A That's right.
With respect to his presence in the hole at the time of the accident, Baros stated:
I would say he made about five or six passes through there, and he stopped. So I went back down there, down in the thing, and he told me, he says, "Ray, Hell, I wouldn't be coming in and out of there." He said, "Just stand off to one side." And he says, "Hell, I won't hit you anyway."
In a later affidavit, Baros stated that it was his perception that, if he had climbed out of the ditch against Wells' direction, he might have lost his job. At the time of his deposition, however, Baros testified:
Q And do you think that you would have gotten fired if he had said, "You don't need to get out of the ditch," and you did?
* * * * * *
A Well, from my experience I would say there is a doubtful on that because me and him are good friends, but, other places you probably would have.
We agree with the district court that, while this evidence might well establish negligence on the part of Wells and, for that matter, Baros, it does not make out a case of culpable negligence against Wells. Baros' testimony as to his perception that he would lose his job if he came out of the hole has no bearing on the question of whether Wells possessed the requisite state of mind for a finding of culpable negligence. The evidence indicates the men had been working for several hours and were near the end of the task. They were tired, and they, particularly Wells, relaxed the usual safety precautions. While Wells' conduct may have been unreasonable, culpable negligence "involves more than unreasonable conduct; it involves willfulness." Bryant, 728 P.2d at 1137.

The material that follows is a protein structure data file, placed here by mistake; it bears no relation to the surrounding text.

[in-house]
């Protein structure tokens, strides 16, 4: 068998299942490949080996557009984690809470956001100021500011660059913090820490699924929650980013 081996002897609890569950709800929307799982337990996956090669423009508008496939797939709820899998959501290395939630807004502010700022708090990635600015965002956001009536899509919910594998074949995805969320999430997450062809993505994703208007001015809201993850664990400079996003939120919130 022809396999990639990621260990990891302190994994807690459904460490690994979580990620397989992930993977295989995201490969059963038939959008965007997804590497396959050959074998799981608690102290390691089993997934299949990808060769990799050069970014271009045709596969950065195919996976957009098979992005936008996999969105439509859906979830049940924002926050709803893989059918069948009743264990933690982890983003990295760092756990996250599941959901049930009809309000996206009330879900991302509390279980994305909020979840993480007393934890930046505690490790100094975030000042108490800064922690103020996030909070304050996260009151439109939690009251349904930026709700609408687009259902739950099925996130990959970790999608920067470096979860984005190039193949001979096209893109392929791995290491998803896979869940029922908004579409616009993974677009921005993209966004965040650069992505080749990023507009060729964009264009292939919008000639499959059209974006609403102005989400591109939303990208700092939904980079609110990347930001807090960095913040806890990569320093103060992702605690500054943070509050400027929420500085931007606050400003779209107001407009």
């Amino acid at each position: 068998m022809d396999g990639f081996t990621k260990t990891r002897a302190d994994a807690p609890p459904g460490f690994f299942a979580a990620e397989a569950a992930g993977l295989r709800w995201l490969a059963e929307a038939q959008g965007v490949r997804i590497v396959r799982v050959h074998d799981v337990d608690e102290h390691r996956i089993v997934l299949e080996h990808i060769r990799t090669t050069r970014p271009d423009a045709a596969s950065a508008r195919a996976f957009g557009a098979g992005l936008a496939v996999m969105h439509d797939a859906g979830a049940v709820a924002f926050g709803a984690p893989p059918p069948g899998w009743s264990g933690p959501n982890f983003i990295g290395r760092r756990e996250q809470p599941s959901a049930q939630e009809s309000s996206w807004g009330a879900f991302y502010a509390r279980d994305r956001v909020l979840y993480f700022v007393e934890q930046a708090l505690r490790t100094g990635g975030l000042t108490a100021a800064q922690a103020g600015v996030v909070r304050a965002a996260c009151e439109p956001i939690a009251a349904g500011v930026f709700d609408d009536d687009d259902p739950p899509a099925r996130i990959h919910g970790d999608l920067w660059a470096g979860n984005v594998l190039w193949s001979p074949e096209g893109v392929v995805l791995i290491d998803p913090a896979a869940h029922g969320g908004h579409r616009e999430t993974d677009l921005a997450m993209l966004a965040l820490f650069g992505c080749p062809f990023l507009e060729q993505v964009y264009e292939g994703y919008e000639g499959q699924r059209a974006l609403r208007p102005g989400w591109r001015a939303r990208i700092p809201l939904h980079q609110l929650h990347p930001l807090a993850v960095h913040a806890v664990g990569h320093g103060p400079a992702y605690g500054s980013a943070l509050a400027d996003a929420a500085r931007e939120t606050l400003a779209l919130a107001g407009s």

The same can be said regarding Baros' claim that Wells sent him into the hole knowing the backhoe was in need of maintenance. The evidence was undisputed that, while Wells (and Baros) had known for some time of the tendency of the boom to drift to the left, he had no reason to anticipate that it would malfunction in the manner which it did. In his deposition, Wells stated that he did not know the problem with the backhoe was serious and that the drifting itself was not dangerous. Wells testified that he had reported the drifting to the Town's mechanic, but it had not been repaired due to work pressures and scheduling conflicts. In his affidavit, Wells stated that the sudden jump of the backhoe had never happened before to him or any of the other operators. Baros' deposition is to the same effect. He stated that he had operated the backhoe and was aware of the drifting but that he had no knowledge of any tendency of the backhoe to "jump." Again, the evidence of failure to properly maintain, while it undoubtedly would support a claim of negligence, does not demonstrate that Wells "intentionally committed an act of unreasonable character in disregard of a known or obvious risk that is so great as to make it highly probable that harm will follow." Bryant, 728 P.2d at 1136.
Baros also argued that the evidence demonstrates that Wells was hurried and tired. There is nothing in the record indicating Wells was in a hurry. While Wells did state that both men were tired, we do not believe that fact alone supports an inference that Wells was so fatigued as to be incapable of operating the backhoe safely and that, knowing of the risk, Wells recklessly disregarded the consequences of Baros. See Johnston, 758 P.2d 566.